4.  Family Leave and Sick Leave Issues

Oregon state sick leave law applies in varying fashion to employers with less than 10 or with 10 or more employees, and also depending on the size of the city (e.g. exceeding 500,000, i.e. Portland) in which the small business is located.  ORS 653.606  Every Oregon employer needs to familiarize itself with sick leave laws. 

Family leave laws do not apply to smaller employers of less than 25 employees.  An employer becomes subject to coverage under the family leave laws with 25 employees under state law, the Oregon Family Leave Act ("OFLA") and 50 employees under the Family Medical Leave Act ("FMLA").  One has to keep in mind, however, that even employers who are not covered by family leave laws can be liable for claims such as retaliation against employees who invoke the protections of family leave laws, even if the employer is smaller than the threshhold for actually providing protected family leave to employees.  See Yeager v. Providence Health System Oregon, 337 Or. 658 (2004).   Likewise, issues relating to family leave can implicate other complex areas of employment law, including discrimination (e.g. disability or gender discrimination) and workers compensation laws.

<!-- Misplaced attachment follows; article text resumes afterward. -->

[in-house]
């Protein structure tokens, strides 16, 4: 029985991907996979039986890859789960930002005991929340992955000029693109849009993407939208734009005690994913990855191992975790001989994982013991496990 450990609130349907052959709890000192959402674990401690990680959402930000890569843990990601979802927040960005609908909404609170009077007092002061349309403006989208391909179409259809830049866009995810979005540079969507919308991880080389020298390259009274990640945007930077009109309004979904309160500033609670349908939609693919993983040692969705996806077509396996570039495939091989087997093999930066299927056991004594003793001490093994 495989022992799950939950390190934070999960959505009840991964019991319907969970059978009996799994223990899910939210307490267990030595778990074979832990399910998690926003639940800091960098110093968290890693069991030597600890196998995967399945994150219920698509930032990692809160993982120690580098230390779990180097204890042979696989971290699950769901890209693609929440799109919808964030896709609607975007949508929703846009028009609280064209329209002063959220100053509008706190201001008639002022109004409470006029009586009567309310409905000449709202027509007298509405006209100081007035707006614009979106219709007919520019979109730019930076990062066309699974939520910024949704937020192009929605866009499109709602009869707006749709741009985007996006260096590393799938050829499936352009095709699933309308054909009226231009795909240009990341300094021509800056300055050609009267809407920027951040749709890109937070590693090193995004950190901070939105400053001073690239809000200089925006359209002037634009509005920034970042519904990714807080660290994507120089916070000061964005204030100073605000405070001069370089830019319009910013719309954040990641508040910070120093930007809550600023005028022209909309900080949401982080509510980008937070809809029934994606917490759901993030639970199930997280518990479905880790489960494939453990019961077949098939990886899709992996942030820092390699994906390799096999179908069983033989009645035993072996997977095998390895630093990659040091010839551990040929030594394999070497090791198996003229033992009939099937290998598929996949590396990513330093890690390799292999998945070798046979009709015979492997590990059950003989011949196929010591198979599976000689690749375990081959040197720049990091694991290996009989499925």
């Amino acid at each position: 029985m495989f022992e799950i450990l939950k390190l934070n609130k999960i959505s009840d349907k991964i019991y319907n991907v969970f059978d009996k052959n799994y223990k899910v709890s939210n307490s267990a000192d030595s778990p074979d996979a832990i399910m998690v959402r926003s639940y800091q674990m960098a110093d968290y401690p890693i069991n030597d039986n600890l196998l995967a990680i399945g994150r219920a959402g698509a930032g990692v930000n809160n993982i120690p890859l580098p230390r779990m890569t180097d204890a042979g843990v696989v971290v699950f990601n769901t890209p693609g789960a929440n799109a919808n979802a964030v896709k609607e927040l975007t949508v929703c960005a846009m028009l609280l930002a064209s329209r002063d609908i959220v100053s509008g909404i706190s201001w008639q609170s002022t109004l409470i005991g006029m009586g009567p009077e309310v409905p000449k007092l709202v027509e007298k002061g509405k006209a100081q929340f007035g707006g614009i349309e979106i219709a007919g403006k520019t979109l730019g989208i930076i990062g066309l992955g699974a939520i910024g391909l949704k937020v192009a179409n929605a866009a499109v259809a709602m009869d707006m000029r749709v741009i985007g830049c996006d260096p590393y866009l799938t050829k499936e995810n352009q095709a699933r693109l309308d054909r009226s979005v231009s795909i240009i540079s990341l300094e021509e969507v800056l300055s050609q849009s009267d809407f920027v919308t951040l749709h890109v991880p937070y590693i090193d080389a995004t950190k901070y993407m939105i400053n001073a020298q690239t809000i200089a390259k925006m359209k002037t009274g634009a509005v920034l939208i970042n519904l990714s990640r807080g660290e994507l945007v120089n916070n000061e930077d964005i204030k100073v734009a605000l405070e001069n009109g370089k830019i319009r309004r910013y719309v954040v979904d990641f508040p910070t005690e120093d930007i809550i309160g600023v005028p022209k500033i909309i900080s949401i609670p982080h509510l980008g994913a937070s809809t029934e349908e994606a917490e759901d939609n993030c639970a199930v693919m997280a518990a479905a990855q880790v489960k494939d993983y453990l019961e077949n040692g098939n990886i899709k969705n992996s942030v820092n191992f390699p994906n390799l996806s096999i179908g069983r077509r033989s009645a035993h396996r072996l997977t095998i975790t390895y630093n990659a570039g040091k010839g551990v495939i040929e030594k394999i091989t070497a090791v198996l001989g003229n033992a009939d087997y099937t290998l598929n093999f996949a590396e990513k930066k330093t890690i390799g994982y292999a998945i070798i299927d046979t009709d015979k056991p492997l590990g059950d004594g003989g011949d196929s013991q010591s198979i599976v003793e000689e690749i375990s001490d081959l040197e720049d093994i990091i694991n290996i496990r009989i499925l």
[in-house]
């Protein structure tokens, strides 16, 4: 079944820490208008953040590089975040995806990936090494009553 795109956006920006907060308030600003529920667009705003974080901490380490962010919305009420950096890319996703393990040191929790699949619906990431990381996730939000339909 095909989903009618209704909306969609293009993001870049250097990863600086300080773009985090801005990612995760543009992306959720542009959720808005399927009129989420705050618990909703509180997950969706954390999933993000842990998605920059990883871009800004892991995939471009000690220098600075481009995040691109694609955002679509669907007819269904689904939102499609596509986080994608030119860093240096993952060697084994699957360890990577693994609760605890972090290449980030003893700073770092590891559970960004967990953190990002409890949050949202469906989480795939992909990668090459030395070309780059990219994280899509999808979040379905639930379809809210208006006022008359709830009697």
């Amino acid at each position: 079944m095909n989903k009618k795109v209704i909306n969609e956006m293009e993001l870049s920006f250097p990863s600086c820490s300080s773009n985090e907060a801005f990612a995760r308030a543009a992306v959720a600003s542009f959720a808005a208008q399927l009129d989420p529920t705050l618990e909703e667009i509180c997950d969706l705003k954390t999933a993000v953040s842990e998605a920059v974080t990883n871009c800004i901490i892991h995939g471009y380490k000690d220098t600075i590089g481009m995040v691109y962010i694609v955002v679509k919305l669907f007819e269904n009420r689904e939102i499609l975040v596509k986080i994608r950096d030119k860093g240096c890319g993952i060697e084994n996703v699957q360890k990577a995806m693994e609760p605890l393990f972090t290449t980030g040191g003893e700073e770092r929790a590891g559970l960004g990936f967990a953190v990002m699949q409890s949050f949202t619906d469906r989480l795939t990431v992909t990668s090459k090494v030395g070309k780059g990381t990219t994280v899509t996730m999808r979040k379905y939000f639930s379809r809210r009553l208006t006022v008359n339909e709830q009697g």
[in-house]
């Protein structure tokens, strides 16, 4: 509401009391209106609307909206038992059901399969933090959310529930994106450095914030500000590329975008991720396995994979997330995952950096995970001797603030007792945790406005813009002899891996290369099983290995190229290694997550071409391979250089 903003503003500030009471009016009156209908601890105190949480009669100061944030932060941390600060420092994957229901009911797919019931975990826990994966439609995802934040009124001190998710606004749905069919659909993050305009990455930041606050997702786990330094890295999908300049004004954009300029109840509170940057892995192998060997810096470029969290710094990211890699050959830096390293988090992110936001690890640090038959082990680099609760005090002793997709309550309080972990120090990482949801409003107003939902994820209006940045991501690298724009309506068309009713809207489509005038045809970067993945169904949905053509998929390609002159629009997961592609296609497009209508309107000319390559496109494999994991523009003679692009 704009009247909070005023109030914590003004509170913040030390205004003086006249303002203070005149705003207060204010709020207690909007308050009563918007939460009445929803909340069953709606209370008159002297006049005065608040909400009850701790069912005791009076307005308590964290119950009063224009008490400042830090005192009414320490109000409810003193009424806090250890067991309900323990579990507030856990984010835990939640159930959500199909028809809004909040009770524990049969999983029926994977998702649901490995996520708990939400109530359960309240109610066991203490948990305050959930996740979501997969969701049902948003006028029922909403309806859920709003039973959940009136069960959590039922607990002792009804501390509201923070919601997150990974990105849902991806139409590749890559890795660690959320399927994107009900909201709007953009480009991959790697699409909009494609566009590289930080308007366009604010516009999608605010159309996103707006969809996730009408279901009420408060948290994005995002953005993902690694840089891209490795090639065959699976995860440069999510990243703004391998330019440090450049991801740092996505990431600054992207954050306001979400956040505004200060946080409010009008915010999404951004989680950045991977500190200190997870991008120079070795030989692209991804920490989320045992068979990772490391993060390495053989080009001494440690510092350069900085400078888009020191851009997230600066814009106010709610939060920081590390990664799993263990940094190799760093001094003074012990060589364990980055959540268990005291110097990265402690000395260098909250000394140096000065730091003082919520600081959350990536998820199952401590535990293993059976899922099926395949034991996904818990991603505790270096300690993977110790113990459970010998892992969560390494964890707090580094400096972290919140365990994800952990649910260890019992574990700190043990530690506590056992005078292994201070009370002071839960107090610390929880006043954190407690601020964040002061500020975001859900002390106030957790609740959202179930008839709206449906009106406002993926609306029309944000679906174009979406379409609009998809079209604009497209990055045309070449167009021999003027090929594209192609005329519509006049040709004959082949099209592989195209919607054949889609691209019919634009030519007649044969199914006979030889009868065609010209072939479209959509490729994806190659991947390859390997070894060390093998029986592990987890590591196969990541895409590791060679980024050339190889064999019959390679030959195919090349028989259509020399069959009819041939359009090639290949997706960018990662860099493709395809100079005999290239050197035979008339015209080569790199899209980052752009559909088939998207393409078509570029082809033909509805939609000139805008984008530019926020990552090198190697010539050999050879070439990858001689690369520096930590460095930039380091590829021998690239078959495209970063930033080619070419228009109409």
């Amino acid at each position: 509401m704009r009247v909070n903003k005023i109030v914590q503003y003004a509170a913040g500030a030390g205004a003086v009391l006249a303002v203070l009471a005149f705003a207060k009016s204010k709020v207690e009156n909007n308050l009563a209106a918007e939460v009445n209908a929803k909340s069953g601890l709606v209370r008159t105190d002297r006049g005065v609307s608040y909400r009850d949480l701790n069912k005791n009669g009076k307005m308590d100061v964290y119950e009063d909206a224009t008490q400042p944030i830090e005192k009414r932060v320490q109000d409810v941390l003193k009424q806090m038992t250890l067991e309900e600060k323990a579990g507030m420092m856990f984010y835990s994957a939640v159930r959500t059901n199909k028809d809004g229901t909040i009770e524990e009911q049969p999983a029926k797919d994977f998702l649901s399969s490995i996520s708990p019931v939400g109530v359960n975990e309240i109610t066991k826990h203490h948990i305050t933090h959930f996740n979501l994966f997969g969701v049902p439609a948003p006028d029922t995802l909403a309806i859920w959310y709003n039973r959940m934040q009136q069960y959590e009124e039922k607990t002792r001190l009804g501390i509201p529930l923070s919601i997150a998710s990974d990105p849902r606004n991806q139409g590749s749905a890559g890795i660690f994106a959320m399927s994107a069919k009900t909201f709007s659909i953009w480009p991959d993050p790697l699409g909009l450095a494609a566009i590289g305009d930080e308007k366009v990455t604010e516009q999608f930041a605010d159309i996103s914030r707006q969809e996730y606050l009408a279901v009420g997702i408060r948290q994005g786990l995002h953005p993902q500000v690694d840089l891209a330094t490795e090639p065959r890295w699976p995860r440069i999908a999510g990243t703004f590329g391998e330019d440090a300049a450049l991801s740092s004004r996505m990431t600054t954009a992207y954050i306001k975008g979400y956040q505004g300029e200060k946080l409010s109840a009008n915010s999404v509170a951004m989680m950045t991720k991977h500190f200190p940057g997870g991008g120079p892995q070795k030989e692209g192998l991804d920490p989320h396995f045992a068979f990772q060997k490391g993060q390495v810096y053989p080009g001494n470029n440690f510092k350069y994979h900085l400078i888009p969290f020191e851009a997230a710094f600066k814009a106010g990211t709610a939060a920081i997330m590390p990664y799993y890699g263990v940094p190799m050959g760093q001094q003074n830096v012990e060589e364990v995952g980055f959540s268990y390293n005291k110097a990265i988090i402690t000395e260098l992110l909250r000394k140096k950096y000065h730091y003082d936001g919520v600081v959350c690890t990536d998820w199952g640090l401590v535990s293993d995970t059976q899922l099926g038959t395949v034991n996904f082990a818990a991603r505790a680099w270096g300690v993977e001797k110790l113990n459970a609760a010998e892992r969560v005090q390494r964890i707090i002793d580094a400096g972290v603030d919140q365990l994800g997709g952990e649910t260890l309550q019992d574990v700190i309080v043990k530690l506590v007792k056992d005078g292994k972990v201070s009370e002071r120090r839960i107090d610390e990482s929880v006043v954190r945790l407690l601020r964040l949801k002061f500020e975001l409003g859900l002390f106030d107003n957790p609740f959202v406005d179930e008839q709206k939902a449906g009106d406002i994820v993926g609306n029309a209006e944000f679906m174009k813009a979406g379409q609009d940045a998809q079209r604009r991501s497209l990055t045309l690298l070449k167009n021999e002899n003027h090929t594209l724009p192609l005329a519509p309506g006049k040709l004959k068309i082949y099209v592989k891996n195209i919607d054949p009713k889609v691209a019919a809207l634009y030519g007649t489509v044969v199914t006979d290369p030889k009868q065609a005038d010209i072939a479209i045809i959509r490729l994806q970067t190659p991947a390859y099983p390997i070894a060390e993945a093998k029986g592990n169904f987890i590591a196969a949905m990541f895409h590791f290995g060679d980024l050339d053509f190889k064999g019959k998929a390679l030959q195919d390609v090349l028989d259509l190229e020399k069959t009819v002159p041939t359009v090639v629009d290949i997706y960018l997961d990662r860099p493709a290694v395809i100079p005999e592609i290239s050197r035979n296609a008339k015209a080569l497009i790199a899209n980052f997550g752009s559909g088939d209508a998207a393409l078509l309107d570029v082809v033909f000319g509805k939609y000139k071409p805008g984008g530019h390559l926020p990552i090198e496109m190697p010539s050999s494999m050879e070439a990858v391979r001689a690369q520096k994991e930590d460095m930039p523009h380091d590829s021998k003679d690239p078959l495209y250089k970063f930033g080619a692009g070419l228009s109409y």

5.  Whistleblowing Laws

Employers large and small are covered by whistleblowing laws under Oregon state law, as well as federal law.  This includes an employee's reporting of what is believed in good faith to be a violation of state or federal law, rule or regulation, ORS 659A.199, or of course workplace safety (OSHA) issues.  ORS 654.062.   Recent caselaw has made clear that employer retaliation for reports of violations of law can be actionable whether the reports are made externally, e.g. to a governmental body, or internally. See Brunozzi v. Cable Communications, Inc., 851 F.3d 990 (2017).  So long as a small business employer itself acts in good faith in all its operations, there is no reason to run afoul of whistleblowing laws.  Nonetheless, this area can be tricky to naviagate and any issues should be discussed with an employment attorney.